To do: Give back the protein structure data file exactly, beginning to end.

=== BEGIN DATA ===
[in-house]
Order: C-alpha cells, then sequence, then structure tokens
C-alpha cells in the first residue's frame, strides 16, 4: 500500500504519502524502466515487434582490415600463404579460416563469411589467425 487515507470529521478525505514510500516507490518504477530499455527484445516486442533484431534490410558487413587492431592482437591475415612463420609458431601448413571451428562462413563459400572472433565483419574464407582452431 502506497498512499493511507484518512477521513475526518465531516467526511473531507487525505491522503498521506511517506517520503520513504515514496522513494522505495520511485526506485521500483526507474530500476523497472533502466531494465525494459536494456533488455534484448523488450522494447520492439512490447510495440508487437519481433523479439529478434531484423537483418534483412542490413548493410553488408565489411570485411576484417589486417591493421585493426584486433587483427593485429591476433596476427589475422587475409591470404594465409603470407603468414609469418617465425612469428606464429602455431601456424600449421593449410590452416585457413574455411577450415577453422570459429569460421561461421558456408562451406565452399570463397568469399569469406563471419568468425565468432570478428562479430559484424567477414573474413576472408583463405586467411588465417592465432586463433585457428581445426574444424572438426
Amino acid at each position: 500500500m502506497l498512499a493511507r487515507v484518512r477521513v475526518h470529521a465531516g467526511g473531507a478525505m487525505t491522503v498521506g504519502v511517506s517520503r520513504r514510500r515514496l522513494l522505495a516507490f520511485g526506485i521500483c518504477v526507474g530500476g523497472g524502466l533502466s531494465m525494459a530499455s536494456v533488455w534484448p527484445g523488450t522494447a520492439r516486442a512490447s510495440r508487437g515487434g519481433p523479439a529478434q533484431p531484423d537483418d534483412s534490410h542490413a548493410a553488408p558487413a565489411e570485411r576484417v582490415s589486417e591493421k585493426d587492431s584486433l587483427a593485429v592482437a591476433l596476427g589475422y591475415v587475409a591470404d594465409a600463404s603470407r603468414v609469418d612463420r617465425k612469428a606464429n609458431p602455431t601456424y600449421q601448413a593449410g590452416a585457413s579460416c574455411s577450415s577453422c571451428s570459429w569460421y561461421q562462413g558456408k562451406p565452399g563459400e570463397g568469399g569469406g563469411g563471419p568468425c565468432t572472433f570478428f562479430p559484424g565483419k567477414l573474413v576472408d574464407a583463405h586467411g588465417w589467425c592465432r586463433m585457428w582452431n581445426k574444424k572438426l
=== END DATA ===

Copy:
[in-house]
Order: C-alpha cells, then sequence, then structure tokens
C-alpha cells in the first residue's frame, strides 16, 4: 500500500504519502524502466515487434582490415600463404579460416563469411589467425 487515507470529521478525505514510500516507490518504477530499455527484445516486442533484431534490410558487413587492431592482437591475415612463420609458431601448413571451428562462413563459400572472433565483419574464407582452431 502506497498512499493511507484518512477521513475526518465531516467526511473531507487525505491522503498521506511517506517520503520513504515514496522513494522505495520511485526506485521500483526507474530500476523497472533502466531494465525494459536494456533488455534484448523488450522494447520492439512490447510495440508487437519481433523479439529478434531484423537483418534483412542490413548493410553488408565489411570485411576484417589486417591493421585493426584486433587483427593485429591476433596476427589475422587475409591470404594465409603470407603468414609469418617465425612469428606464429602455431601456424600449421593449410590452416585457413574455411577450415577453422570459429569460421561461421558456408562451406565452399570463397568469399569469406563471419568468425565468432570478428562479430559484424567477414573474413576472408583463405586467411588465417592465432586463433585457428581445426574444424572438426
Amino acid at each position: 500500500m502506497l498512499a493511507r487515507v484518512r477521513v475526518h470529521a465531516g467526511g473531507a478525505m487525505t491522503v498521506g504519502v511517506s517520503r520513504r514510500r515514496l522513494l522505495a516507490f520511485g526506485i521500483c518504477v526507474g530500476g523497472g524502466l533502466s531494465m525494459a530499455s536494456v533488455w534484448p527484445g523488450t522494447a520492439r516486442a512490447s510495440r508487437g515487434g519481433p523479439a529478434q533484431p531484423d537483418d534483412s534490410h542490413a548493410a553488408p558487413a565489411e570485411r576484417v582490415s589486417e591493421k585493426d587492431s584486433l587483427a593485429v592482437a591476433l596476427g589475422y591475415v587475409a591470404d594465409a600463404s603470407r603468414v609469418d612463420r617465425k612469428a606464429n609458431p602455431t601456424y600449421q601448413a593449410g590452416a585457413s579460416c574455411s577450415s577453422c571451428s570459429w569460421y561461421q562462413g558456408k562451406p565452399g563459400e570463397g568469399g569469406g563469411g563471419p568468425c565468432t572472433f570478428f562479430p559484424g565483419k567477414l573474413v576472408d574464407a583463405h586467411g588465417w589467425c592465432r586463433m585457428w582452431n581445426k574444424k572438426l